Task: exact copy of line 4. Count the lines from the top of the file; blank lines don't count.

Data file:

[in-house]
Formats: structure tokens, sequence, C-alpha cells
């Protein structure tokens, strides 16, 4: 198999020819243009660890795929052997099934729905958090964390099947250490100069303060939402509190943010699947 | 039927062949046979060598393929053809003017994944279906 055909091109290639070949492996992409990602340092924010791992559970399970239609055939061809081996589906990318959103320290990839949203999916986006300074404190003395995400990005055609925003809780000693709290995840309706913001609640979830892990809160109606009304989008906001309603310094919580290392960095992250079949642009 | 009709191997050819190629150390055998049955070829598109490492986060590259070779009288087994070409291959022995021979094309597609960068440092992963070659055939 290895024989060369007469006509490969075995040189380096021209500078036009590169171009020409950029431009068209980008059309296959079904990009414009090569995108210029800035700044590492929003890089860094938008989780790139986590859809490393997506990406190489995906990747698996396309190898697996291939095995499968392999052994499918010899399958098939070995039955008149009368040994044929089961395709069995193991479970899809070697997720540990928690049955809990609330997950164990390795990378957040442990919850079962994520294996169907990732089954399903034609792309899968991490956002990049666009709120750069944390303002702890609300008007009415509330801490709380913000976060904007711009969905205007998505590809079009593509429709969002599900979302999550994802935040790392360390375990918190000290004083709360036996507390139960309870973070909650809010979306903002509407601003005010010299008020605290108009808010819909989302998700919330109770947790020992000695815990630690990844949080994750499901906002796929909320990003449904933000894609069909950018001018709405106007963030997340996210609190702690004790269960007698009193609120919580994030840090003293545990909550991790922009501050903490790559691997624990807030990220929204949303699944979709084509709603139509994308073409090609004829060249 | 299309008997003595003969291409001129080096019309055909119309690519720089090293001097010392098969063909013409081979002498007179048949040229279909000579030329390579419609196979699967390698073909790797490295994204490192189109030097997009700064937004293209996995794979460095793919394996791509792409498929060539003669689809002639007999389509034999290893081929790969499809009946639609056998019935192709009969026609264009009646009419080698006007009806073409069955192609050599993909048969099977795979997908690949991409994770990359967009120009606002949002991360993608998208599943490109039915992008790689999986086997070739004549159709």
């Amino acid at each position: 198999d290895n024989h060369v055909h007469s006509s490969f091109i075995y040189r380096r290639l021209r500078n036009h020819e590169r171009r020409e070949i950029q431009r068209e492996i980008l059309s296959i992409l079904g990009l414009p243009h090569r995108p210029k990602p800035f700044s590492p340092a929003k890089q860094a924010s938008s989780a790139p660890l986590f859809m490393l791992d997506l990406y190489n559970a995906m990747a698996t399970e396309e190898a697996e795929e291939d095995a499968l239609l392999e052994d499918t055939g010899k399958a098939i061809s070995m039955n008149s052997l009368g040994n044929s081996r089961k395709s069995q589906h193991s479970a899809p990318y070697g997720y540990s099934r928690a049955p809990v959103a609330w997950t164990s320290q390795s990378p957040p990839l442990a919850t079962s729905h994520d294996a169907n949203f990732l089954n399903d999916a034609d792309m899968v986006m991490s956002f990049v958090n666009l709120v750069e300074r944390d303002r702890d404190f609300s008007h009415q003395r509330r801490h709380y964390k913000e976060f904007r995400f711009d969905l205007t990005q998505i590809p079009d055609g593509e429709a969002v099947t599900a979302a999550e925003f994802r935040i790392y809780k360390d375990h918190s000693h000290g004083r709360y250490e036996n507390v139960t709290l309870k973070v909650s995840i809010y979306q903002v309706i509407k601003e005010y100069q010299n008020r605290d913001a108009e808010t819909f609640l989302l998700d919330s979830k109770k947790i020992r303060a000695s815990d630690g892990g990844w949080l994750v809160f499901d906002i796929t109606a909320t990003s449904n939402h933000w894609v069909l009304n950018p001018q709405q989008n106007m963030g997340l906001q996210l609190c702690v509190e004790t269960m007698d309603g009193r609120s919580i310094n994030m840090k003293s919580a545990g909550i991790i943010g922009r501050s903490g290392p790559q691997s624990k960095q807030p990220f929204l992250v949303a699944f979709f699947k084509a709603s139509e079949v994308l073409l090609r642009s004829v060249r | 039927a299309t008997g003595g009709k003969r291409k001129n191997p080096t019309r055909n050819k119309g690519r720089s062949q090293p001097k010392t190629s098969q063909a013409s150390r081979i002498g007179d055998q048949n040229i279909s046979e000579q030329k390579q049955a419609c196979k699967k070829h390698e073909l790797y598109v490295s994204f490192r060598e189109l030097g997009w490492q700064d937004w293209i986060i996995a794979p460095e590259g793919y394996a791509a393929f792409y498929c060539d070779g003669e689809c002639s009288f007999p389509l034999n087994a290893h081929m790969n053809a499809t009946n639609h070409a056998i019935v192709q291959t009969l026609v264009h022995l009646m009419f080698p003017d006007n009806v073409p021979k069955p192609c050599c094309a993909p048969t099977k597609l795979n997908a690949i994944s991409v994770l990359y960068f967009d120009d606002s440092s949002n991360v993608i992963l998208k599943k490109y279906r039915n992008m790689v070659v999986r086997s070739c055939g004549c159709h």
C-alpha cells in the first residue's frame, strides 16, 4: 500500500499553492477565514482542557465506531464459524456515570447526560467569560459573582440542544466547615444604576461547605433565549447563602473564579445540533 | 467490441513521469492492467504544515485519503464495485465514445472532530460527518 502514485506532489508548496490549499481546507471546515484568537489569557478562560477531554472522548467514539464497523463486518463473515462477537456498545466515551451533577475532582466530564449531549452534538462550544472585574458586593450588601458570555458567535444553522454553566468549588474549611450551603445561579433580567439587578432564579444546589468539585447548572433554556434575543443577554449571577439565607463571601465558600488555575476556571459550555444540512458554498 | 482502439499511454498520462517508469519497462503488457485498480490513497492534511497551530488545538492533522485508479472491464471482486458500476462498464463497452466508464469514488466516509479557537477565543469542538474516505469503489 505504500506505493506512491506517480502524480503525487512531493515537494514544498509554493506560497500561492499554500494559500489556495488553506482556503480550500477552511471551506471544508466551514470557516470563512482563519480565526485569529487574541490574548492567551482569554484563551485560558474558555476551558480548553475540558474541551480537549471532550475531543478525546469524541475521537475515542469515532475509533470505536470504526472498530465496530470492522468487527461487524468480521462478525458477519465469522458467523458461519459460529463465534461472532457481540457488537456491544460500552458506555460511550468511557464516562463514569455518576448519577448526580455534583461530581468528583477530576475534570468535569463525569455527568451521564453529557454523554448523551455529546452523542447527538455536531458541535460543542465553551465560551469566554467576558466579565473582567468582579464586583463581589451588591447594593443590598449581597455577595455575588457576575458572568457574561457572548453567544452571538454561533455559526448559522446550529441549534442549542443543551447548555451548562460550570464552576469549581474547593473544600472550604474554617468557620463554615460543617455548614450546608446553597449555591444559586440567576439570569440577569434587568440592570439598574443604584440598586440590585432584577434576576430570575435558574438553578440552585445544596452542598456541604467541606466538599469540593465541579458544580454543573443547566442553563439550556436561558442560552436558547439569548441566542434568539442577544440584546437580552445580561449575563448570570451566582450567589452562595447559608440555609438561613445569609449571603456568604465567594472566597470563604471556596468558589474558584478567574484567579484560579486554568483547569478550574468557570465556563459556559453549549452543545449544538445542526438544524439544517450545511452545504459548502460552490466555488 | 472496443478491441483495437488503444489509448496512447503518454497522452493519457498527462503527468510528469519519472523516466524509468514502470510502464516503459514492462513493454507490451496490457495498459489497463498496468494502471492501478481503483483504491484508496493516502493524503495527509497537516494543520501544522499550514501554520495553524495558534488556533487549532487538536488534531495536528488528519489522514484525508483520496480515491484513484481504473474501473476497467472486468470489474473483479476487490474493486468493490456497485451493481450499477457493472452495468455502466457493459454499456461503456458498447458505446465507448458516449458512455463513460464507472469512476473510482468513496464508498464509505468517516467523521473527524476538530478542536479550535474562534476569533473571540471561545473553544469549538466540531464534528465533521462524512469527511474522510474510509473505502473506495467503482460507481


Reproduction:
């Amino acid at each position: 198999d290895n024989h060369v055909h007469s006509s490969f091109i075995y040189r380096r290639l021209r500078n036009h020819e590169r171009r020409e070949i950029q431009r068209e492996i980008l059309s296959i992409l079904g990009l414009p243009h090569r995108p210029k990602p800035f700044s590492p340092a929003k890089q860094a924010s938008s989780a790139p660890l986590f859809m490393l791992d997506l990406y190489n559970a995906m990747a698996t399970e396309e190898a697996e795929e291939d095995a499968l239609l392999e052994d499918t055939g010899k399958a098939i061809s070995m039955n008149s052997l009368g040994n044929s081996r089961k395709s069995q589906h193991s479970a899809p990318y070697g997720y540990s099934r928690a049955p809990v959103a609330w997950t164990s320290q390795s990378p957040p990839l442990a919850t079962s729905h994520d294996a169907n949203f990732l089954n399903d999916a034609d792309m899968v986006m991490s956002f990049v958090n666009l709120v750069e300074r944390d303002r702890d404190f609300s008007h009415q003395r509330r801490h709380y964390k913000e976060f904007r995400f711009d969905l205007t990005q998505i590809p079009d055609g593509e429709a969002v099947t599900a979302a999550e925003f994802r935040i790392y809780k360390d375990h918190s000693h000290g004083r709360y250490e036996n507390v139960t709290l309870k973070v909650s995840i809010y979306q903002v309706i509407k601003e005010y100069q010299n008020r605290d913001a108009e808010t819909f609640l989302l998700d919330s979830k109770k947790i020992r303060a000695s815990d630690g892990g990844w949080l994750v809160f499901d906002i796929t109606a909320t990003s449904n939402h933000w894609v069909l009304n950018p001018q709405q989008n106007m963030g997340l906001q996210l609190c702690v509190e004790t269960m007698d309603g009193r609120s919580i310094n994030m840090k003293s919580a545990g909550i991790i943010g922009r501050s903490g290392p790559q691997s624990k960095q807030p990220f929204l992250v949303a699944f979709f699947k084509a709603s139509e079949v994308l073409l090609r642009s004829v060249r | 039927a299309t008997g003595g009709k003969r291409k001129n191997p080096t019309r055909n050819k119309g690519r720089s062949q090293p001097k010392t190629s098969q063909a013409s150390r081979i002498g007179d055998q048949n040229i279909s046979e000579q030329k390579q049955a419609c196979k699967k070829h390698e073909l790797y598109v490295s994204f490192r060598e189109l030097g997009w490492q700064d937004w293209i986060i996995a794979p460095e590259g793919y394996a791509a393929f792409y498929c060539d070779g003669e689809c002639s009288f007999p389509l034999n087994a290893h081929m790969n053809a499809t009946n639609h070409a056998i019935v192709q291959t009969l026609v264009h022995l009646m009419f080698p003017d006007n009806v073409p021979k069955p192609c050599c094309a993909p048969t099977k597609l795979n997908a690949i994944s991409v994770l990359y960068f967009d120009d606002s440092s949002n991360v993608i992963l998208k599943k490109y279906r039915n992008m790689v070659v999986r086997s070739c055939g004549c159709h």